(Reuters) - Internet groups such as Facebook (FB.O), Google’s YouTube (GOOGL.O) and Twitter (TWTR.N) need to do more to stem the proliferation of extremist content on their platforms, the European Commission said after a meeting on Wednesday.
Social media companies have significantly boosted their resources to take down violent and extremist content as soon as possible in response to growing political pressure from European governments, particularly those hit by militant attacks in recent years.
But Julian King, EU security commissioner, said that while a lot of progress had been made, additional efforts were needed.
“We are not there yet. We are two years down the road of this journey: to reach our final destination we now need to speed up our work,” King said in his closing speech at the third meeting of the EU Internet Forum, which brings together the Commission, EU member states, law enforcement and technology companies.
The EU has said it will come forward with legislation next year if it is not satisfied with progress made by tech companies in removing extremist content, while a German online hate speech law comes into effect on Jan. 1.
The Commission is keen to avoid a patchwork of national laws on the issue, and favors a self-regulatory approach.
Over the summer, Microsoft (MSFT.O), Facebook, Twitter and YouTube formed a global working group to combine their efforts in removing extremist content from their platforms, and last year formed a database of known “terrorist” images and videos which now contains more than 40,000 hashes, or digital signatures.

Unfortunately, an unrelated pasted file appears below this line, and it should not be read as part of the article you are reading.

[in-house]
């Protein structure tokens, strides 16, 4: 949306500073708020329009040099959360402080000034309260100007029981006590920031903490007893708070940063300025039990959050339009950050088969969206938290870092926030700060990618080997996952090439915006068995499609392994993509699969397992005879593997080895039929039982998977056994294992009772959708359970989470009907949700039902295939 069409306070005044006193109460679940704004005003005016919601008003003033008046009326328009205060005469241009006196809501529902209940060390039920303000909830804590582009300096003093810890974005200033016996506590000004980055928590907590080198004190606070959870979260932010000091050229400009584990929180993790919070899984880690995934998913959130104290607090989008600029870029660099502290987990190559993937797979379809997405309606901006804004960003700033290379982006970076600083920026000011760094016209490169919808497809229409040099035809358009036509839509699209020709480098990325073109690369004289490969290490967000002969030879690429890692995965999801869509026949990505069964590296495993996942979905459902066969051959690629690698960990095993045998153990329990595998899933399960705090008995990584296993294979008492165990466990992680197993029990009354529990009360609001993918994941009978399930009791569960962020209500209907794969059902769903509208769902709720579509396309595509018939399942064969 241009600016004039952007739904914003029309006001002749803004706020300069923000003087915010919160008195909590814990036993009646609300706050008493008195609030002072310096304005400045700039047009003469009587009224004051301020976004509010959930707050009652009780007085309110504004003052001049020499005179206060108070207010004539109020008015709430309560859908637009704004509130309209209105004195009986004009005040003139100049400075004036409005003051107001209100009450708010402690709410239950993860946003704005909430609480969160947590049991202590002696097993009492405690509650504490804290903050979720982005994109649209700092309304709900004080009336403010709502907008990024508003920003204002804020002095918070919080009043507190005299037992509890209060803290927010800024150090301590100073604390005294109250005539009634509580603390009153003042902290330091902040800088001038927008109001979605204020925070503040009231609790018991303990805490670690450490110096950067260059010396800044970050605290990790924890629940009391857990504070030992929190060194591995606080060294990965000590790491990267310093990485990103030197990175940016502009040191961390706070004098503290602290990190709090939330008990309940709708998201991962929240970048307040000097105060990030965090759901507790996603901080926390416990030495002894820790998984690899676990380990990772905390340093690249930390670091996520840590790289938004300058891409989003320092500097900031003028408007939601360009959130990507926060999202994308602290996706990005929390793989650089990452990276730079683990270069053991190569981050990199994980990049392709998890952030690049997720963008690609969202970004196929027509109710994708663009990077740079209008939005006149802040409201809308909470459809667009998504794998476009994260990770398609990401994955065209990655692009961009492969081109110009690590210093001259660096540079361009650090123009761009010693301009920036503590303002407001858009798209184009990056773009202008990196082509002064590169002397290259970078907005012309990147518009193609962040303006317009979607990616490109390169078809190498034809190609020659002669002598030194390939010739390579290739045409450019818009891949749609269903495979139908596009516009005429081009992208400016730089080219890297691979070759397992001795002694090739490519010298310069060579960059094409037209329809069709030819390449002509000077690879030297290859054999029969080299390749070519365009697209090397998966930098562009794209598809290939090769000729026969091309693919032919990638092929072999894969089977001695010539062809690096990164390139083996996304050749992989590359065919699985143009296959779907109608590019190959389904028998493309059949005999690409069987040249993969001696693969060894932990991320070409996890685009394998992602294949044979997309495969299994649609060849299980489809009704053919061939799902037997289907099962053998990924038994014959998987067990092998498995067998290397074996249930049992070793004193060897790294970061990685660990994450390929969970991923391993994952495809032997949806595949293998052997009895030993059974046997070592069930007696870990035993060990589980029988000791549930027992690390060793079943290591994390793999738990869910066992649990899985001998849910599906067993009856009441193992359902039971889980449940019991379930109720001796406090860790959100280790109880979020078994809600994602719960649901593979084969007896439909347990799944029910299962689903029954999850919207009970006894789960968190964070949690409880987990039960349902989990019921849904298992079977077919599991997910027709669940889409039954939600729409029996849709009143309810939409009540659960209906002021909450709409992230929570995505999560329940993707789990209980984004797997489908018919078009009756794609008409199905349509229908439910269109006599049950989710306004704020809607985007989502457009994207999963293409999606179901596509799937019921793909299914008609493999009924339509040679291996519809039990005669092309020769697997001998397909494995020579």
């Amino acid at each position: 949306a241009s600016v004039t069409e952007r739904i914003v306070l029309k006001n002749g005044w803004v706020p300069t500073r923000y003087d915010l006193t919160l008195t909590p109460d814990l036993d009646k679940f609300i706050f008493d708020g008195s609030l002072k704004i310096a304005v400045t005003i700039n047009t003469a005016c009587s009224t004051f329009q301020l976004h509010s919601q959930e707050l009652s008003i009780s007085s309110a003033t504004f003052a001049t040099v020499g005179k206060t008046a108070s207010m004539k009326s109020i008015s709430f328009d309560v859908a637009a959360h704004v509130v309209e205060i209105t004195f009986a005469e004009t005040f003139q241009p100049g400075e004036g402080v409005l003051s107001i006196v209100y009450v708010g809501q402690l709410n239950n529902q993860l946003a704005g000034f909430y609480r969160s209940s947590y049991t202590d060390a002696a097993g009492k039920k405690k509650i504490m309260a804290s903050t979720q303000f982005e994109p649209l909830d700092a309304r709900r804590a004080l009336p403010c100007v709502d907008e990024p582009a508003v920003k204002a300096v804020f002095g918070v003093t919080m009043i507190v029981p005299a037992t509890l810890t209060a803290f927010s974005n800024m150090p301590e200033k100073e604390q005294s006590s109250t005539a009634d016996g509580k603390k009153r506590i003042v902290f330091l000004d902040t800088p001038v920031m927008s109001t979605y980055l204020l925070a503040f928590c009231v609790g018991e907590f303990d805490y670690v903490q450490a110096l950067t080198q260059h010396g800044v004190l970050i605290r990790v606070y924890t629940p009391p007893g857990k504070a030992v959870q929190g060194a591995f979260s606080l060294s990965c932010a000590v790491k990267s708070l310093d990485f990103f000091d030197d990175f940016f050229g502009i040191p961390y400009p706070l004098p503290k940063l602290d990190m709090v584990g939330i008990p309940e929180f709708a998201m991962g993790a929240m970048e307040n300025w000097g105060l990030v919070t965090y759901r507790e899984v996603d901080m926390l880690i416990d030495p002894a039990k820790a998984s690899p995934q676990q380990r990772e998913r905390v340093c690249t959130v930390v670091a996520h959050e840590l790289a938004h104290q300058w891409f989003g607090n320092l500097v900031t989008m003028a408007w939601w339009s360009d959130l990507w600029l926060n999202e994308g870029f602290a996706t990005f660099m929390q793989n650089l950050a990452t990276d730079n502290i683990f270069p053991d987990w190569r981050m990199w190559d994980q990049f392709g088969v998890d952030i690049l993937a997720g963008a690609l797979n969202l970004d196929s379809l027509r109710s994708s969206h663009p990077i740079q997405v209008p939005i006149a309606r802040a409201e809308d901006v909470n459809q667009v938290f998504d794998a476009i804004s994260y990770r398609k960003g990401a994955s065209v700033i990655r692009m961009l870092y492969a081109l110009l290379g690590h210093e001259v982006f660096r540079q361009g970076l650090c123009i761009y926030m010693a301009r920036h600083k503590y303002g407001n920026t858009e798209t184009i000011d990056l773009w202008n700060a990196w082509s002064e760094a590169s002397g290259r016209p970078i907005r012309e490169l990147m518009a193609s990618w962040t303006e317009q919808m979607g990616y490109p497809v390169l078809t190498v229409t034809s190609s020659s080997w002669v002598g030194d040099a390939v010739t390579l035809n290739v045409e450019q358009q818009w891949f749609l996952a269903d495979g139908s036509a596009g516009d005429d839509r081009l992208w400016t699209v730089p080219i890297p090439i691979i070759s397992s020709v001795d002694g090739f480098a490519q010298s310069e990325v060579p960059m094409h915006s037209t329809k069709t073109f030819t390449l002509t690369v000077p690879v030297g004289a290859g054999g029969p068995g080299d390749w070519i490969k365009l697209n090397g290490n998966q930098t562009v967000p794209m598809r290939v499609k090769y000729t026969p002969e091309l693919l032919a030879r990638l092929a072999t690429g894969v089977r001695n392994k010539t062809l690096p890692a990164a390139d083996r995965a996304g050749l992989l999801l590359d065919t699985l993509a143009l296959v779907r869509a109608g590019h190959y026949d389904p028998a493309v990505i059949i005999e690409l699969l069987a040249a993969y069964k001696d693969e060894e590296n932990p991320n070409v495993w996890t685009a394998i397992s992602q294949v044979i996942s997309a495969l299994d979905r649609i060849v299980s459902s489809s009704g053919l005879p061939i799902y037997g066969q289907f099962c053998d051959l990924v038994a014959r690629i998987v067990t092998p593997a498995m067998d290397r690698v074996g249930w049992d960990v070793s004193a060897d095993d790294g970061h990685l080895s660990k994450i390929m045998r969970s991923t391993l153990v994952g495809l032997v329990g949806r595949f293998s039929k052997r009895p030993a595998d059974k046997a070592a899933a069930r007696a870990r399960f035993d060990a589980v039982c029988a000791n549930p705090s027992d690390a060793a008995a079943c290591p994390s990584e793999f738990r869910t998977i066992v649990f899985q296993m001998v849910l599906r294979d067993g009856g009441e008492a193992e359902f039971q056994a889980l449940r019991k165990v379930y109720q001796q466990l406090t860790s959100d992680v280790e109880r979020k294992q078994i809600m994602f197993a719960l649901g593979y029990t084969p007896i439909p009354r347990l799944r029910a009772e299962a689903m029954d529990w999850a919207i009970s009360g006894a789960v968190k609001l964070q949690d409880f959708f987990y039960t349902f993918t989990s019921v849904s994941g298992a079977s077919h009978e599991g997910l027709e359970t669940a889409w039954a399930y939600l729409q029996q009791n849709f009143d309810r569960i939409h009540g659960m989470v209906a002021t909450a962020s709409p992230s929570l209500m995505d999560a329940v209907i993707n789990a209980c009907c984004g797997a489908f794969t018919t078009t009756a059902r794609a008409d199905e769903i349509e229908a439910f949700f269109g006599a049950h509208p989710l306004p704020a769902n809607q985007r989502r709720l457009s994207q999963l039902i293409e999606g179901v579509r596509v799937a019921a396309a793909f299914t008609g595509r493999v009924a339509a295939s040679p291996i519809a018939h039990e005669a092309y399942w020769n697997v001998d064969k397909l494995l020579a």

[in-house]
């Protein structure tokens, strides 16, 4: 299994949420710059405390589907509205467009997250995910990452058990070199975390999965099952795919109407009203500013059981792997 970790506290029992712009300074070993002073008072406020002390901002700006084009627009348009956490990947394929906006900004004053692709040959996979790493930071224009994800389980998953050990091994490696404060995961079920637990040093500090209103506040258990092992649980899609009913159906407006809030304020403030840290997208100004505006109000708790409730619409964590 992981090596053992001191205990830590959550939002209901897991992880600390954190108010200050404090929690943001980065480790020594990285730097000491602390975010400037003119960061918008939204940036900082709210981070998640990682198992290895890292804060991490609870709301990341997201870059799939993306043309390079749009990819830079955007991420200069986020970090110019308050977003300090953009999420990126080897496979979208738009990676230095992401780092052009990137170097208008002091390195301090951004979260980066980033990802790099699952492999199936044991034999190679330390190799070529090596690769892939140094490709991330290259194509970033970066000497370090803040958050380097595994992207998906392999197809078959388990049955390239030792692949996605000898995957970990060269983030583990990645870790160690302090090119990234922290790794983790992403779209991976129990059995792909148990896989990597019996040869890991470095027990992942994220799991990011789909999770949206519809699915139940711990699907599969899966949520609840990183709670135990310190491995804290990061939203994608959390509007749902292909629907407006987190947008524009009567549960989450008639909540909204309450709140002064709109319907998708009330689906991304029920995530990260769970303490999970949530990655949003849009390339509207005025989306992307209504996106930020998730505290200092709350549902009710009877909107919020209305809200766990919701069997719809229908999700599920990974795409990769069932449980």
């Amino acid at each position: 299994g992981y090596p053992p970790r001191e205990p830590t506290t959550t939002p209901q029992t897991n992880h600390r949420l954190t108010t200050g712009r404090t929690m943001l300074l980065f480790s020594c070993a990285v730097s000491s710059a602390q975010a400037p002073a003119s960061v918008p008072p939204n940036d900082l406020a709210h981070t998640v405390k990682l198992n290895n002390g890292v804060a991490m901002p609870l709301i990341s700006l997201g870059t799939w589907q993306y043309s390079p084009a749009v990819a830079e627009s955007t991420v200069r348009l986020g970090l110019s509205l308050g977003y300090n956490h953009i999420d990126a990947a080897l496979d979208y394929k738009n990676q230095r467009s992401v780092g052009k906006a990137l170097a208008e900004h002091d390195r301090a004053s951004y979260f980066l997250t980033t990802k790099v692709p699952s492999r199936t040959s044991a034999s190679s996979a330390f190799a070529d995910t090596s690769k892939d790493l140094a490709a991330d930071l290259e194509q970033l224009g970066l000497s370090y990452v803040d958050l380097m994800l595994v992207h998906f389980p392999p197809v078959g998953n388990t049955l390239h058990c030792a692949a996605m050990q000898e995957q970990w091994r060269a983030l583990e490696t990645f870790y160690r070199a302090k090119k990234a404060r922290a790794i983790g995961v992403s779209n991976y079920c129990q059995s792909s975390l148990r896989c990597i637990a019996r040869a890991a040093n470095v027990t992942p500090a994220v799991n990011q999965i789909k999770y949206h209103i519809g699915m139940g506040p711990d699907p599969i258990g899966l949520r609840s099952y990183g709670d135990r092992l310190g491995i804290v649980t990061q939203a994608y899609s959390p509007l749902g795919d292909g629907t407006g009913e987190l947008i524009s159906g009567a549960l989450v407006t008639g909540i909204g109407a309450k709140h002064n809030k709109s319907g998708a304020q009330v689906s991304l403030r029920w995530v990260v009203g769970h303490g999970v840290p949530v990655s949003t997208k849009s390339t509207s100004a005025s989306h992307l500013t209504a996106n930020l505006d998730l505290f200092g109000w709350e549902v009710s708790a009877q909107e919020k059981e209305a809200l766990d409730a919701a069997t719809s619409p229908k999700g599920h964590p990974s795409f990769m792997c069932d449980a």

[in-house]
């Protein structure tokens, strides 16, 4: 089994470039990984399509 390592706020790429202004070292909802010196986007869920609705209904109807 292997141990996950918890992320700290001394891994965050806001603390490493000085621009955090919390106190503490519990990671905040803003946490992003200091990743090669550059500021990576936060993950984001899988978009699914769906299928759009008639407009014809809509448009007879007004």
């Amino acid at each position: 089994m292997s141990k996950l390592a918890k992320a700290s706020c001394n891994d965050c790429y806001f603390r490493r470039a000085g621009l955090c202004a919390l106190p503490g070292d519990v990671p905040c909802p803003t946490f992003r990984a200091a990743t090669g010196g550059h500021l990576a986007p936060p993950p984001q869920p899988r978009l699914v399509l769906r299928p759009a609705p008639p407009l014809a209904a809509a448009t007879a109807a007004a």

On Wednesday, the members of the Internet Forum presented a report with updates on progress made by companies and Europol in detecting and removing extremist content online.
The report, reviewed by Reuters, encourages the companies to remove “new and historical terrorist content, and to develop solutions to identify and remove terrorist content within 1-2 hours of upload, to the extent it is technically feasible, without compromising human rights and fundamental freedoms.”
The Commission wants companies to use automatic detection technologies more and act faster on referrals from member states and Europol.
“It is feasible to reduce the time it takes to remove content to a few hours,” said Dimitris Avramopoulos, EU home affairs commissioner.
“There is a lot of room for improvement, for this cooperation to produce even better results, starting with the reporting from the companies, which must become more regular and more transparent.”
Facebook last week reported progress in removing extremist content from its platform, saying it was removing 99 percent of content related to militant groups Islamic State and al Qaeda before being told of it, although it did not say how many items it was removing.
The Counter Extremism Project (CEP), a non-profit organization, said efforts by the companies were encouraging but did not make a strong case for continued self-regulation.
“Instead, what the EU Internet Forum should aim to deliver are concrete, industry-wide policies on blocking or rapidly removing illegal content and consistent enforcement of those policies,” said David Ibsen, Executive Director of the CEP.
Reporting by Julia Fioretti; Editing by Mark Potter